Defibrillation can be performed with either a manual defibrillator or an AED. The shock from a manual defibrillator can be applied using paddles or adhesive pads. Paddles require a conductive gel or pad to be used on the patient. The healthcare worker must also use firm pressure to each paddle to maximize contact with the patient’s chest. Healthcare workers need to apply 12 kg (25 pounds) of paddle force against the chest wall to be effective.51

The use of defibrillator electrode pads was introduced in the mid-1980s, and their popularity increased as AED use became more widespread. Early studies showed that shocks were delivered more quickly and were effective at terminating ventricular fibrillation when using adhesive pads with manual defibrillators.51-53 Garcia and Kerber evaluated multiple pad positions and found that each provided acceptable TTI to terminate ventricular fibrillation.50

Current AHA guidelines reference the following four pad positions:

  • Anterolateral;
  • Anteroposterior;
  • Anterior-left infrascapular, and
  • Anterior-right infrascapular.55

Bi-phasic vs. monophasic: Traditional defibrillators used a monophasic waveform to deliver a shock to the heart. Most current defibrillators are being produced with a biphasic waveform. These defibrillators are categorized in one of the following three ways:

  • Rectilinear biphasic;
  • Biphasic truncated exponential (BTE), and
  • Impedance-compensated biphasic truncated exponential.

Monophasic external defibrillators were developed by William Kouwenhoven in the 1950s.2 With the monophasic wave form, the shock emanates in one pad/paddle and travels through the body to the other pad/paddle. Biphasic waveform defibrillators tend to use a lower energy than monophasic waveform defibrillators while producing the same or better success in terminating ventricular fibrillation. With biphasic defibrillators, the shock passes through the patient twice, which results in a longer period of energy in the heart.56-59 Each vendor uses a proprietary waveform. This means there is no specified dose in the AHA guidelines; rather the manufacturer dictates the dose.

Although most defibrillators will be biphasic, it is still appropriate to use a monophasic defibrillator if that is what is available to you. Evidence from a large registry in Japan indicates no statistical difference in ROSC and one-month survival with limited neurological impairment between monophasic and biphasic defibrillators.60

Timing: Defibrillation is the treatment of choice in ventricular fibrillation and pulseless ventricular tachycardia. A review of a large, single-state registry found that patients who received a defibrillatory shock within two minutes of their cardiac arrest were five times more likely to survive with favorable neurological outcomes than those who were defibrillated after 10 minutes of cardiac arrest. It is important to note that patients in this study who were defibrillated within five minutes of their cardiac arrest were most often defibrillated by bystanders with a public access AED or first responders.61 The incidence of these rhythms is decreasing.62,63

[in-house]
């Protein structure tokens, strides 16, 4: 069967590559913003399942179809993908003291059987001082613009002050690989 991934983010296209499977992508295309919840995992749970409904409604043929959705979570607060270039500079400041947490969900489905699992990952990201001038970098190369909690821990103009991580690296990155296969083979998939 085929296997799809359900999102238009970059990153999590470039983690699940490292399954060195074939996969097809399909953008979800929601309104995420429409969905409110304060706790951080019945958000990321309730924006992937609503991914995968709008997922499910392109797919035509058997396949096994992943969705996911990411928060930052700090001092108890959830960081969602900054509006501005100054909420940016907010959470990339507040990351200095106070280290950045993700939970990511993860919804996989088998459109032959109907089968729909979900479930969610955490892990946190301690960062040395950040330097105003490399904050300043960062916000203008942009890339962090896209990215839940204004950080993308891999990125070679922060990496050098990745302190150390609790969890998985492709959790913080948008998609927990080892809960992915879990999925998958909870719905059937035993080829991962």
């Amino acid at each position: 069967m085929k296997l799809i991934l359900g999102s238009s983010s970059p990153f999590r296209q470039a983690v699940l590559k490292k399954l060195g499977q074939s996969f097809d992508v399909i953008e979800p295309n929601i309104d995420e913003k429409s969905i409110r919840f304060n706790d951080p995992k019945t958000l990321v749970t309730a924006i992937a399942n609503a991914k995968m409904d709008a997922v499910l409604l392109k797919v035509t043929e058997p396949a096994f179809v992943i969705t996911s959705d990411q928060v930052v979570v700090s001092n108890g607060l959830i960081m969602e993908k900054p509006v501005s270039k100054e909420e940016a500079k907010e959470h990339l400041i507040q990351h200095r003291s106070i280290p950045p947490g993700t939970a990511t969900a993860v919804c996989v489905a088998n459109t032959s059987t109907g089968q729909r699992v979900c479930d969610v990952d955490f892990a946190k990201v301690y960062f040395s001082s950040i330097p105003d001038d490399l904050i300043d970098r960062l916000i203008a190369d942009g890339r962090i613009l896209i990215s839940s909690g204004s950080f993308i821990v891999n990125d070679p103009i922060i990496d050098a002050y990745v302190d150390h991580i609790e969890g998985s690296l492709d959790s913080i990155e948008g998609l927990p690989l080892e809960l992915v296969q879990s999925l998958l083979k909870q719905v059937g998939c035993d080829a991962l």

Researchers are attempting to determine methods of optimizing the defibrillatory shock when ventricular fibrillation is present. The first study was to determine if CPR prior to defibrillation was more effective than an initial defibrillation, which is what has been taught in the past. The largest of these studies was an evaluation of more than 10,000 patients from the ROC trial. This randomized control trial of 150 sites found no significant difference in outcome between the two groups. Although the chosen strategy is subject to medical control, the direction from this study is to begin CPR until the defibrillator is ready and apply the defibrillator as quickly as possible.64 This is an area of continued study because researchers believe improvements in technology may allow for rhythm-analysis algorithms that provide guidance on the best course of treatment for each patient.65,66

Current AHA guidelines call for limiting interruptions in CPR to no longer than 10 seconds, except for specific interventions like defibrillation.9 All defibrillators currently available require CPR to be stopped before analyzing rhythms. The time period when CPR is stopped for the rhythm analysis and shock phase of the defibrillator is called the peri-shock pause. This time does not end until compressions are resumed (e.g., post-shock pause).

Data from the ROC trial discovered that the peri-shock pause is an independent variable of cardiac arrest survival.67 The study found that the odds of survival were lower if the peri-shock pause was greater than or equal to 40 seconds. It also found that every five- second increase in peri-shock pause decreased survival by 18%. The best chance for survival existed when the peri-shock pause was less than 20 seconds.67 A separate multi-center trial found that the odds of successful defibrillation increase for every five-second decrease in pre-shock pause.30

A study from San Diego found that patients who experienced less than 3 seconds of pause prior to the shock and less than 6 seconds post shock had higher likelihood of ROSC.68 A retrospective review of OHCA data from one of the ROC sites indicates that compressions during the charging of the defibrillator resulted in an increase in CCF.69